Tuesday, September 25, AD 2012
A couple of posts at Breitbart’s “Big Government” site have resulted in thousands of comments and intense debate between libertarians and conservatives, and between libertarians themselves over the merits of supporting a third-party/independent alternative to Mitt Romney. Having been involved in third-party politics myself at one point in my life, I am sympathetic to the cause. But given the stakes this November, I’ve decided to hold my nose and vote for Romney, as I’ve already posted here at TAC.
I must say, however, in response Kurt Schlichter (the author of the aforelinked pieces) that I regard this as a highly personal choice, and not one that I am willing to guilt others into making. On many of the issues that matter to me and other Ron Paul supporters, Romney is absolutely abysmal and nearly indistinguishable from Obama, whether we are talking about civil liberties, constitutional protection of the lives of American citizens (even the bad ones), foreign policy, monetary policy, and a host of related issues. Those who prioritize such issues cannot be expected to give Romney their vote. There was also the disgraceful treatment of Ron Paul and his delegates by the GOP at the RNC this year. Schlichter would have us basically forget all about it.
With that said, however, when Ron Paul stopped actively campaigning for the GOP nomination, his candidacy in effect came to an end. There certainly is something bizarre about a pledge to vote for a man who by the looks of things would like to settle into a well-deserved, hard-earned retirement from public life. I always suspected that Paul didn’t really want to be president. Some see this as a positive trait, and it can be in certain contexts, but men also need leaders. If that makes me sound fascistic, so be it. Human nature is what it is.
So people who accept the reality that Paul is unable or unwilling to capture the nomination and the Presidency are then faced with other options. I’ve explained my choice, but many others are considering Gary Johnson, and Schlichter is addressing them as well (as well as Virgil Goode, the Constitution Party candidate’s supporters). Aside from the fact that Johnson is pro-choice and therefore unsupportable for Catholics, I don’t begrudge anyone the right to support either of these men as an alternative to Romney.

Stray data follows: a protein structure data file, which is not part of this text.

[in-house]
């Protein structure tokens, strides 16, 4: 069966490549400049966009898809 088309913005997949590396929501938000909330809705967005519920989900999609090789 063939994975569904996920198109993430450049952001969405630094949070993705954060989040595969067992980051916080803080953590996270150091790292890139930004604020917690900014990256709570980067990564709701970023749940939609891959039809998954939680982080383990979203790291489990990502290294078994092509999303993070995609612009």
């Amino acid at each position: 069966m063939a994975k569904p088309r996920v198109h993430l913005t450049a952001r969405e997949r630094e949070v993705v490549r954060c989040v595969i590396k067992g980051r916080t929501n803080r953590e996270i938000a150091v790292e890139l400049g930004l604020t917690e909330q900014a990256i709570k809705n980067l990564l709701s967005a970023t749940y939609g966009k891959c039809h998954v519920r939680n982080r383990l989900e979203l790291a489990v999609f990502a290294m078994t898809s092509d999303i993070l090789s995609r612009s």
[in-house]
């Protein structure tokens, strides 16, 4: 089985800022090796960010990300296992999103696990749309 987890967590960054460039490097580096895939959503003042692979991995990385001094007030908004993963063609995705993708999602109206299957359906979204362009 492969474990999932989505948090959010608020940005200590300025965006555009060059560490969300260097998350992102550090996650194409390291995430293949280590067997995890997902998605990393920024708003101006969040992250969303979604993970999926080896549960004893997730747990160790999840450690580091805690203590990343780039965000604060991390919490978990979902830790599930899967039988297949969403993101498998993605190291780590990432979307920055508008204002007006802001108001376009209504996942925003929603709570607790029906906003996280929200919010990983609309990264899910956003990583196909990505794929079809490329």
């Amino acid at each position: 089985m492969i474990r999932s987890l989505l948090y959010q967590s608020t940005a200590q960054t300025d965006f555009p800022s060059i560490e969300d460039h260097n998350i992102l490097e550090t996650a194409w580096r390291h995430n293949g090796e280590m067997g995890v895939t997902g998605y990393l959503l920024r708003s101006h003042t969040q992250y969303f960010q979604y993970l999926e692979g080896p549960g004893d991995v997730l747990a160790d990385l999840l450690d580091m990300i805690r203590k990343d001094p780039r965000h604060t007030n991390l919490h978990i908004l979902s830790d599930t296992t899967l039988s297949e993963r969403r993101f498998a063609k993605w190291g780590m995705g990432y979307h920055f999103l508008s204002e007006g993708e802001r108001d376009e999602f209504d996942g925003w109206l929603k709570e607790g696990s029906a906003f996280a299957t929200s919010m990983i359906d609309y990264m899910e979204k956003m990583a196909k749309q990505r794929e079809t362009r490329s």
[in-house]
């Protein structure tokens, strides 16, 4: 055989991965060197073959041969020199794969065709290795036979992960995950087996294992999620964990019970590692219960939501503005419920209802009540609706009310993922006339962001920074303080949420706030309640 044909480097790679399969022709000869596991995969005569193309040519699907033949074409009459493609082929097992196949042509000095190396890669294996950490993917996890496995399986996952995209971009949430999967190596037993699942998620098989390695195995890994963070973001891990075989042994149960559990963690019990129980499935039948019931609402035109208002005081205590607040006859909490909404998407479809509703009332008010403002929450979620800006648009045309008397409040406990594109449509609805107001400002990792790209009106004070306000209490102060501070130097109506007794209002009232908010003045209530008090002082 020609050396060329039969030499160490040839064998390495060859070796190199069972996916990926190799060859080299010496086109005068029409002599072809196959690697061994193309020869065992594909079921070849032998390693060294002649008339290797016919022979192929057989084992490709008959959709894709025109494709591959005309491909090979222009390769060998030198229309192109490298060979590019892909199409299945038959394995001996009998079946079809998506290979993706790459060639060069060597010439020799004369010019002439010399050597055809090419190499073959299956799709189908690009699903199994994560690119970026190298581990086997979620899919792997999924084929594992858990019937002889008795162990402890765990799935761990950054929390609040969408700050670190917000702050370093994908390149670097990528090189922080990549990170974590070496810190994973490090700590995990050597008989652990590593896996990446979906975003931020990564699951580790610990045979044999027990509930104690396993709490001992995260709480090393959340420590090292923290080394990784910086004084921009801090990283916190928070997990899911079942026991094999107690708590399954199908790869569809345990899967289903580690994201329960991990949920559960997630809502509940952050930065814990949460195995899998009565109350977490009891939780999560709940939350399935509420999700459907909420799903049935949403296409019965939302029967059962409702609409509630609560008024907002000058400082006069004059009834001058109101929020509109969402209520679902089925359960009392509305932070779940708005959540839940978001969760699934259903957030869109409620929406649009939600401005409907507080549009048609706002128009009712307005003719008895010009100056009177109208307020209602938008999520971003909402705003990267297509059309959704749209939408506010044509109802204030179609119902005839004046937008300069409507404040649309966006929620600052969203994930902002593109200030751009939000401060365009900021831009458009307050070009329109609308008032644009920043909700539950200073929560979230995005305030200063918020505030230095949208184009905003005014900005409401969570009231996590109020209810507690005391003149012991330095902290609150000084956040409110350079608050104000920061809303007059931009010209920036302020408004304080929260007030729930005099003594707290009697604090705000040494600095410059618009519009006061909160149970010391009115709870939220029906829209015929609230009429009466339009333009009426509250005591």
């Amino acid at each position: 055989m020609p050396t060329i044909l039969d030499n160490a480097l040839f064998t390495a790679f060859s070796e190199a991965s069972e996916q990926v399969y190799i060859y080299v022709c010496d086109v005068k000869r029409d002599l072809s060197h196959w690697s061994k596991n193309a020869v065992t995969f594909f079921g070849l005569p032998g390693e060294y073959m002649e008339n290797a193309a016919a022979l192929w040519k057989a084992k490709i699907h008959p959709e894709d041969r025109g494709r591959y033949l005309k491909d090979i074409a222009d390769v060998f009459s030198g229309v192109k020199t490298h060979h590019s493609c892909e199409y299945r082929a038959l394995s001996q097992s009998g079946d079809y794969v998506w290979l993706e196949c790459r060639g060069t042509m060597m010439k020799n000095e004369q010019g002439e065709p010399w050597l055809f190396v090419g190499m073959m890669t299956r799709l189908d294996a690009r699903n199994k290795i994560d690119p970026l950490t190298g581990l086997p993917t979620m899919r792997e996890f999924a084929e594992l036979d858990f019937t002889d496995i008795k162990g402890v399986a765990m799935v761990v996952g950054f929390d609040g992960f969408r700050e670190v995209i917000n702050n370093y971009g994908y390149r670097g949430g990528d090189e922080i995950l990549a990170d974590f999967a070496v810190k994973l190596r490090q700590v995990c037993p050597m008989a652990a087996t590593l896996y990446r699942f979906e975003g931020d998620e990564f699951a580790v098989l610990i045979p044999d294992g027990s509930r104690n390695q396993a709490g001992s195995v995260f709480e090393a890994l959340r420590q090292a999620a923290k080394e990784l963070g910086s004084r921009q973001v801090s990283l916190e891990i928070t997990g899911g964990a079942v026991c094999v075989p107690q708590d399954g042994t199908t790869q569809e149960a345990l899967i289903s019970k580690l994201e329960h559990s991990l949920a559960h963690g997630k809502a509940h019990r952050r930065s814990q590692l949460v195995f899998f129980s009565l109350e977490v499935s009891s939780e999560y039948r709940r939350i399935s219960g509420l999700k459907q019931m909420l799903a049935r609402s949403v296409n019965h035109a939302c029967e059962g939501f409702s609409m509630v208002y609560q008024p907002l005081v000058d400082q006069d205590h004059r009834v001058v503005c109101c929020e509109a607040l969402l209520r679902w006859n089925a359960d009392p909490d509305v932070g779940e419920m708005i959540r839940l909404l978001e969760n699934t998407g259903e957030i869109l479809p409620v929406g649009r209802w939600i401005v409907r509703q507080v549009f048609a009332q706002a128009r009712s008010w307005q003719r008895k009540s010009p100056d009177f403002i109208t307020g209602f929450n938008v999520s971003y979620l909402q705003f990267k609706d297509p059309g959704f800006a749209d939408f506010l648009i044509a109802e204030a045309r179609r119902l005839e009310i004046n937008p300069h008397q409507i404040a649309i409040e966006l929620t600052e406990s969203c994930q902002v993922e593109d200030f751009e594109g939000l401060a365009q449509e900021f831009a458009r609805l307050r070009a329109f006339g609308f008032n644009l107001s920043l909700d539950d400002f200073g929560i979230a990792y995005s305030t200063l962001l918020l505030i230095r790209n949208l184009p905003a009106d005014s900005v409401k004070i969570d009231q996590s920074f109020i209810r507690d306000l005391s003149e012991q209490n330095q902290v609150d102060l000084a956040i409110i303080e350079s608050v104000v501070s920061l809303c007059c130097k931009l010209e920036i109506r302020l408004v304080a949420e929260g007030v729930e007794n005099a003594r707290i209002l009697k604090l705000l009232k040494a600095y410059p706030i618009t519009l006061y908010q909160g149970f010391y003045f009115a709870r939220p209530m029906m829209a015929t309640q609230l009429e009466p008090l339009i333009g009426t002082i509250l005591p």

The role of third parties has never really been to win and wield political power in the United States. Their role has been to apply pressure to one of the major parties, to force it to move in directions that will prevent it from losing votes to the more principled alternative. Communists and socialists (and lately Greens) have done this to the Democratic Party over the years, and libertarians and groups such as the Constitution Party have done it to the GOP as well. I can’t say I’ve measured their effectiveness empirically, but theoretically I think these parties play an important role in the American political process. If a major party loses an election because some third-party siphoned votes from it, it gets what it deserves, having strayed too far from its original principles, or at least from the express wishes of major swathes of its constituency or the cadres of political activists who are responsible for bearing and popularizing its message.